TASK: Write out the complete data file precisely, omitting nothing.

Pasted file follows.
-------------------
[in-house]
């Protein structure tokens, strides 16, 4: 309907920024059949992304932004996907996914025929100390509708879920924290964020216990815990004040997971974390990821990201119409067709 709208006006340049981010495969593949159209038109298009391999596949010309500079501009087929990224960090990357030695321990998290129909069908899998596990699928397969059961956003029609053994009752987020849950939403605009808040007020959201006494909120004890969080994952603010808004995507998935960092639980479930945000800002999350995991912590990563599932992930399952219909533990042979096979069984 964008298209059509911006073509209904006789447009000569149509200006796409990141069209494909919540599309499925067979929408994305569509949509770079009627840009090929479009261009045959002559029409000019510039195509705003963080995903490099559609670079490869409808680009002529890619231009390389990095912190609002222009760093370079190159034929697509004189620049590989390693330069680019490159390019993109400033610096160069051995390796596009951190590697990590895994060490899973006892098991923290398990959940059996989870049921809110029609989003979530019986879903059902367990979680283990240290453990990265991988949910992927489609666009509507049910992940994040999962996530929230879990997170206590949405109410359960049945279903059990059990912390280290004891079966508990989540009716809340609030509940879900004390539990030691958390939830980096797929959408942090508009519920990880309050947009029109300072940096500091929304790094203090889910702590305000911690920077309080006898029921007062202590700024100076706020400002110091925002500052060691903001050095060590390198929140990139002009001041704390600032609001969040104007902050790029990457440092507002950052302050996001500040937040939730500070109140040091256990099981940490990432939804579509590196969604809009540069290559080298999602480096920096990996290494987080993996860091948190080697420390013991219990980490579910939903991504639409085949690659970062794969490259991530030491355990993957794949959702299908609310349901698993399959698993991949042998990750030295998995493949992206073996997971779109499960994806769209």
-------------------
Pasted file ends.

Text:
[in-house]
């Protein structure tokens, strides 16, 4: 309907920024059949992304932004996907996914025929100390509708879920924290964020216990815990004040997971974390990821990201119409067709 709208006006340049981010495969593949159209038109298009391999596949010309500079501009087929990224960090990357030695321990998290129909069908899998596990699928397969059961956003029609053994009752987020849950939403605009808040007020959201006494909120004890969080994952603010808004995507998935960092639980479930945000800002999350995991912590990563599932992930399952219909533990042979096979069984 964008298209059509911006073509209904006789447009000569149509200006796409990141069209494909919540599309499925067979929408994305569509949509770079009627840009090929479009261009045959002559029409000019510039195509705003963080995903490099559609670079490869409808680009002529890619231009390389990095912190609002222009760093370079190159034929697509004189620049590989390693330069680019490159390019993109400033610096160069051995390796596009951190590697990590895994060490899973006892098991923290398990959940059996989870049921809110029609989003979530019986879903059902367990979680283990240290453990990265991988949910992927489609666009509507049910992940994040999962996530929230879990997170206590949405109410359960049945279903059990059990912390280290004891079966508990989540009716809340609030509940879900004390539990030691958390939830980096797929959408942090508009519920990880309050947009029109300072940096500091929304790094203090889910702590305000911690920077309080006898029921007062202590700024100076706020400002110091925002500052060691903001050095060590390198929140990139002009001041704390600032609001969040104007902050790029990457440092507002950052302050996001500040937040939730500070109140040091256990099981940490990432939804579509590196969604809009540069290559080298999602480096920096990996290494987080993996860091948190080697420390013991219990980490579910939903991504639409085949690659970062794969490259991530030491355990993957794949959702299908609310349901698993399959698993991949042998990750030295998995493949992206073996997971779109499960994806769209």